Swiss Rounds

Each round will see the fighters paired based upon their past performance. Round 1 will be seeded by fighter-ranking/prior knowledge of the fencers. All subsequent rounds will ignore this seed ranking, and use overall performance in the previous tournament rounds. 

In round 1, fencers will be split into a top half and bottom half group, and then paired top to bottom (e.g. Fighter 1 fights fighter 16, fighter 17 fights fighter 32). Round 2 will be the same format but split into 4 groups (1 fights 8, 24 fights 32), and rounds 3 and 4 into 8 groups (1 fights 4, 28 fights 32). 

In case of an uneven number of fencers, the lowest ranked fighters will fight in a pool of 3.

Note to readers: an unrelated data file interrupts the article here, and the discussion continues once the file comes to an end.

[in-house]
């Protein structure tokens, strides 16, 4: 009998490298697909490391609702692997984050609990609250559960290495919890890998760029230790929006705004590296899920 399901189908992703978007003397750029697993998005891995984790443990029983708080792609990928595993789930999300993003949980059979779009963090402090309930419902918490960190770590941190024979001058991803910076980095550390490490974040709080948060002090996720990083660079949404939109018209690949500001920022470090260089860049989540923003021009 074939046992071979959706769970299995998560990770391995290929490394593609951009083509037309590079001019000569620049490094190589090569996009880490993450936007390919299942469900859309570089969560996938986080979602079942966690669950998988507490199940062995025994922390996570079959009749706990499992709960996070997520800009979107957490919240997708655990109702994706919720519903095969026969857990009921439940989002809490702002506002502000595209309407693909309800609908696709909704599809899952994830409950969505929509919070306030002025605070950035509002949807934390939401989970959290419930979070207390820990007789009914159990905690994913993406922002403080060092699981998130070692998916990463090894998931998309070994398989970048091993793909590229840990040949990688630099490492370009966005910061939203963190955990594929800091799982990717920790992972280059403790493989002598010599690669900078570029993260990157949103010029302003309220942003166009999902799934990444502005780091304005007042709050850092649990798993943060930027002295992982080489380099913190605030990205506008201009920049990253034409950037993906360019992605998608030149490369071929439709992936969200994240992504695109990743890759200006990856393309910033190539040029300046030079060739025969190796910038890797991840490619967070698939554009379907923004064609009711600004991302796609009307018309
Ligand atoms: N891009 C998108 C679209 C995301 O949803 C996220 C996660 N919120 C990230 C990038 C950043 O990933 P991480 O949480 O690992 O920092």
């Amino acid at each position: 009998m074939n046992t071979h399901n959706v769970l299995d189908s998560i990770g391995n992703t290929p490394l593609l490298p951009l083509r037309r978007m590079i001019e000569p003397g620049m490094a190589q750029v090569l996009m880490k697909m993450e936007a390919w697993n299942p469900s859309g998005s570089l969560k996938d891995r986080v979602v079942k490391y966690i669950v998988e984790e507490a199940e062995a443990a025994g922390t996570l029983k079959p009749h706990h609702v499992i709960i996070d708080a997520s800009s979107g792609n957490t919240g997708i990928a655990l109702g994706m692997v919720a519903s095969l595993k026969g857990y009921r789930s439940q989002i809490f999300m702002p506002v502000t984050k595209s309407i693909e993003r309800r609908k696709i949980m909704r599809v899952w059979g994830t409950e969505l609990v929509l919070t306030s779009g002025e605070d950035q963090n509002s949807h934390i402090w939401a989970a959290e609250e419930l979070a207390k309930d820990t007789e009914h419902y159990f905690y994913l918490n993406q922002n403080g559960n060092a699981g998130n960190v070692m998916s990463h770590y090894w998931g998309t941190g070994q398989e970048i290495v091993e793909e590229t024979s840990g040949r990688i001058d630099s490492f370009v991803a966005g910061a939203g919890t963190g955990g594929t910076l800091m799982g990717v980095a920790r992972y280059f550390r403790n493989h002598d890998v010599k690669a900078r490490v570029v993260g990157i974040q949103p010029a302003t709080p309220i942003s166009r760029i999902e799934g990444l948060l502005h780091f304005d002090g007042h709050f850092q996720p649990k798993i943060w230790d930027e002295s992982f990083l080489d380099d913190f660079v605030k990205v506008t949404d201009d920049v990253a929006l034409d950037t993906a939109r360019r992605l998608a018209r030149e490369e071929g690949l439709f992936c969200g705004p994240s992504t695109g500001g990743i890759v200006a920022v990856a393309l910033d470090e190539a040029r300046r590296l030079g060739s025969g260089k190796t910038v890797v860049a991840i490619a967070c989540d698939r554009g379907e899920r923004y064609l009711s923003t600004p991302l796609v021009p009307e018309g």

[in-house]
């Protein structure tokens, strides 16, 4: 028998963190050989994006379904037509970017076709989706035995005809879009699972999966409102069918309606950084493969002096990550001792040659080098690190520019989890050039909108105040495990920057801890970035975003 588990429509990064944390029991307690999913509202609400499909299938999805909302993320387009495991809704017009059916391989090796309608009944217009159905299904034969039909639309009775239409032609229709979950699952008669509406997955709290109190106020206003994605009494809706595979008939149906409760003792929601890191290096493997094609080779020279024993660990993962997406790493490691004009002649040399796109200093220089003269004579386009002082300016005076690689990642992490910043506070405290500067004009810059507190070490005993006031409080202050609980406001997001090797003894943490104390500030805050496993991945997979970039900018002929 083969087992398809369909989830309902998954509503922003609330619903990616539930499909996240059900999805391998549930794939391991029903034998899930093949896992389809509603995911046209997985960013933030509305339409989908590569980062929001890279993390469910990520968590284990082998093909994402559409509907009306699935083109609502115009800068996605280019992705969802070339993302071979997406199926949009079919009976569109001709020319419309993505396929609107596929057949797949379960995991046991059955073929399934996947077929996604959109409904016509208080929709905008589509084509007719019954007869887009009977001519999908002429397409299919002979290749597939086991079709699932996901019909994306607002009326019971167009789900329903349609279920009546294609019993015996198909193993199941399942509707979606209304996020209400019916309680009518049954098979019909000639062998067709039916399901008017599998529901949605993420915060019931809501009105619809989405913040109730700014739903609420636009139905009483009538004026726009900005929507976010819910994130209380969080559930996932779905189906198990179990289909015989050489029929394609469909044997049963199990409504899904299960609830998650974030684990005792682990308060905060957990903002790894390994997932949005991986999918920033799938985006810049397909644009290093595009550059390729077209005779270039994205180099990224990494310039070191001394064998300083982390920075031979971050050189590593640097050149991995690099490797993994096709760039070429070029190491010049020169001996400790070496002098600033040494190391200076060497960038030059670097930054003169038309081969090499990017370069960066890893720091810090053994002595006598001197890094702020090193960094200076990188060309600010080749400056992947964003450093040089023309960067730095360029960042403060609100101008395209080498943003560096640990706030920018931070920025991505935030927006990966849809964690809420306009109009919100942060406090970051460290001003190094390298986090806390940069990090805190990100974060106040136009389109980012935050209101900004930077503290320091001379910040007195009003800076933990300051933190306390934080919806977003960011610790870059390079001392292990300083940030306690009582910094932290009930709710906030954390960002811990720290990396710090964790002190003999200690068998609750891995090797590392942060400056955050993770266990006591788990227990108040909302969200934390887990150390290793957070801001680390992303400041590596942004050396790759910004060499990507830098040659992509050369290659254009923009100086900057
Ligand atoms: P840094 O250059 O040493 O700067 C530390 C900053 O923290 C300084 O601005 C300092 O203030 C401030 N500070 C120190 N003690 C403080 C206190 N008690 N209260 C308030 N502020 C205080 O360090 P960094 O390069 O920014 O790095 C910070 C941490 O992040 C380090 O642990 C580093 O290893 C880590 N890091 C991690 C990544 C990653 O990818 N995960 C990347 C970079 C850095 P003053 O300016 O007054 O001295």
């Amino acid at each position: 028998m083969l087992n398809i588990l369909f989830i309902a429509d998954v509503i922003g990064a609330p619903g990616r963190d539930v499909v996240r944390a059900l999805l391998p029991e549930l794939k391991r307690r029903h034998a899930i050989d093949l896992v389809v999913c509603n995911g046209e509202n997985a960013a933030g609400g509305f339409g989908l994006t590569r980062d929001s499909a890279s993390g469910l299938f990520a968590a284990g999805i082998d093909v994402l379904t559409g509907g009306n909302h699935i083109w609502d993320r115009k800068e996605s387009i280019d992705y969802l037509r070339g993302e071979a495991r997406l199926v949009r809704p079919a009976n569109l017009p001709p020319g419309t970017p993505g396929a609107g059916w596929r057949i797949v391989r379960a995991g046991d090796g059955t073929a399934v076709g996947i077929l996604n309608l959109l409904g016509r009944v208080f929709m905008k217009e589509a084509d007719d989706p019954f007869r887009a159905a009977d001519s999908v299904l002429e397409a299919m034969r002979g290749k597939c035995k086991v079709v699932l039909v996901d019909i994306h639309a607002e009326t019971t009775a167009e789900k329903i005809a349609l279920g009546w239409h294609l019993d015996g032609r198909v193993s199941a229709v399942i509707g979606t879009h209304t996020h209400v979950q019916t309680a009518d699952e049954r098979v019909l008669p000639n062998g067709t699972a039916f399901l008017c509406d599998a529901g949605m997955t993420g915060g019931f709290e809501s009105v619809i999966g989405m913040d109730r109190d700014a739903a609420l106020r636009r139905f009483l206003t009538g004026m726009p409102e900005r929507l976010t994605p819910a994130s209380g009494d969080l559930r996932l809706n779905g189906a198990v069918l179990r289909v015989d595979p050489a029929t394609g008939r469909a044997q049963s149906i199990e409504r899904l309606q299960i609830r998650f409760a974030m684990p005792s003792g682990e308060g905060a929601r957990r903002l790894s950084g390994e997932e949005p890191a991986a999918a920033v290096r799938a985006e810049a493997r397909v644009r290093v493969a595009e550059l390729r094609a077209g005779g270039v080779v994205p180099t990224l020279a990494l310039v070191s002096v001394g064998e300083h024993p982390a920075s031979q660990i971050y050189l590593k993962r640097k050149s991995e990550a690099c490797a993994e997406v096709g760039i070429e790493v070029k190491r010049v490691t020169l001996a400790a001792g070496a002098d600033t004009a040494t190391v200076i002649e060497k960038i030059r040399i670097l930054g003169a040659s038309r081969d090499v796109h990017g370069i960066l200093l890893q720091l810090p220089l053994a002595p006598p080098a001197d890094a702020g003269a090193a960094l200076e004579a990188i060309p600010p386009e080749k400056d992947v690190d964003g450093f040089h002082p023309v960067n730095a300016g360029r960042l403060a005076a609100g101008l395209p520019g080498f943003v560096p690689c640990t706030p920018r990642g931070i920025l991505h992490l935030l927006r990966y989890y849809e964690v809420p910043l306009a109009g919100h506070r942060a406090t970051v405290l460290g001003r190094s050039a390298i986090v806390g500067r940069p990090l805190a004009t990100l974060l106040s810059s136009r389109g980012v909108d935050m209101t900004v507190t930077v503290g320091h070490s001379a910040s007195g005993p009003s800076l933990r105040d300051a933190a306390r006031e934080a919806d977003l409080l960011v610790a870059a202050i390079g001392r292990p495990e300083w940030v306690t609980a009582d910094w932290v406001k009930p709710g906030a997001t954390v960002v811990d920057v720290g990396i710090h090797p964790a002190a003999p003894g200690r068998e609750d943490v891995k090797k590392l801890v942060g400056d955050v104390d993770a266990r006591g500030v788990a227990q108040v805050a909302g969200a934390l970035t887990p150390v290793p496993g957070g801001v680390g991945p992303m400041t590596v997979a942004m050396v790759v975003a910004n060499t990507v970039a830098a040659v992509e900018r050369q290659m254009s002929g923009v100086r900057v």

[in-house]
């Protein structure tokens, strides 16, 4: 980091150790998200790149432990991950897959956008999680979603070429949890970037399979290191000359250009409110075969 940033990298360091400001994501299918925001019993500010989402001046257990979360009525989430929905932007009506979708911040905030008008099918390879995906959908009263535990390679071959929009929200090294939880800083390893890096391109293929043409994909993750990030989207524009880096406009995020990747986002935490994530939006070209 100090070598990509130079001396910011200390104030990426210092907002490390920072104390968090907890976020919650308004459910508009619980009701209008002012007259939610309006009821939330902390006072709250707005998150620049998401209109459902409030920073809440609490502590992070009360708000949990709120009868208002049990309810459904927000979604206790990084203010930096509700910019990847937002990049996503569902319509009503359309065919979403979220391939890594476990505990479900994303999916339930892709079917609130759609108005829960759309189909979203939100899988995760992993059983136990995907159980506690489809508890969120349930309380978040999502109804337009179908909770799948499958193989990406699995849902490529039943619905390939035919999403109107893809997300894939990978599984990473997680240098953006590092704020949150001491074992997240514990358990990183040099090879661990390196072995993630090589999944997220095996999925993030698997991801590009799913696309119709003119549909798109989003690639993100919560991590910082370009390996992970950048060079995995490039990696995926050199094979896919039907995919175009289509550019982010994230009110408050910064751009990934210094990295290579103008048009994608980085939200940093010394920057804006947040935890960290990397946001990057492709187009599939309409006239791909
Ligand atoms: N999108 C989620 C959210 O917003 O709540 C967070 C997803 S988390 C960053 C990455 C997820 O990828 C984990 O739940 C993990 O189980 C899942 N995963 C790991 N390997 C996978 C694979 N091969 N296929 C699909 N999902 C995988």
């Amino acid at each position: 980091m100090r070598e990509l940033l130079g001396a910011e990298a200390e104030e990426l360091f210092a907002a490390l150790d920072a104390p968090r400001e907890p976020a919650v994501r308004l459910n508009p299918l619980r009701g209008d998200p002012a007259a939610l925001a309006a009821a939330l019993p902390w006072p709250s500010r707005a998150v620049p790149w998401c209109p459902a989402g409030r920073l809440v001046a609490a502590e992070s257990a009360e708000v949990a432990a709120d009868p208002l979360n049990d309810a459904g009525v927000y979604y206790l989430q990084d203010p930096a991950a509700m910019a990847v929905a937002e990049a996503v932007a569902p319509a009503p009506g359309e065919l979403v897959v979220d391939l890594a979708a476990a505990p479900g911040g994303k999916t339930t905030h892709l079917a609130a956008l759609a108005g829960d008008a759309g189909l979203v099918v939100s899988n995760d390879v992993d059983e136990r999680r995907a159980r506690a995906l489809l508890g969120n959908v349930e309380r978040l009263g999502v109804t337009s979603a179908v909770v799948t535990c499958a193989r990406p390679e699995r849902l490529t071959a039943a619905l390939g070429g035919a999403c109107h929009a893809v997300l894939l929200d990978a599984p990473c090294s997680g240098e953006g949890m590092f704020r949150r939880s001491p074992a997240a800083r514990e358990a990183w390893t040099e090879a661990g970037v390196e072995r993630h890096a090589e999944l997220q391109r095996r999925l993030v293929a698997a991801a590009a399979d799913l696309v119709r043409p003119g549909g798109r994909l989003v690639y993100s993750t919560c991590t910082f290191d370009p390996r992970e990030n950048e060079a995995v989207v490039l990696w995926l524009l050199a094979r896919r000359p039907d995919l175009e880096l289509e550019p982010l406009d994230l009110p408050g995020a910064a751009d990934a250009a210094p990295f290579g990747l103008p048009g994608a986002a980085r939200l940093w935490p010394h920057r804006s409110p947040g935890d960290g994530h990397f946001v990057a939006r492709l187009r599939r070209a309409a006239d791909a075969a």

Elimination Round

After the swiss rounds, the top fighters will engage in an elimination round. The winners of the semi-final will fight in a final for gold/silver, and the losers will fight in a bronze match play-off. The size of the elimination round will be set so that: 

  1. Any fighter who wins all their swiss-round fights will go through 
  2. Most of the fighters with no more than 1 loss will go through to the eliminations 
  3. Net Score (i.e. points difference) matters as well as wins, as some of the lowest scoring fencers with only 1 loss will not go through

The change to scoring full points for doubles and afterblows means every time you get hit you have lost potential points for the purposes of passing to the eliminations, even if you get a net positive score – so don’t get hit. This means that every point matters in every fight for your chances to pass through to the eliminations, and every time you get hit your chances decrease.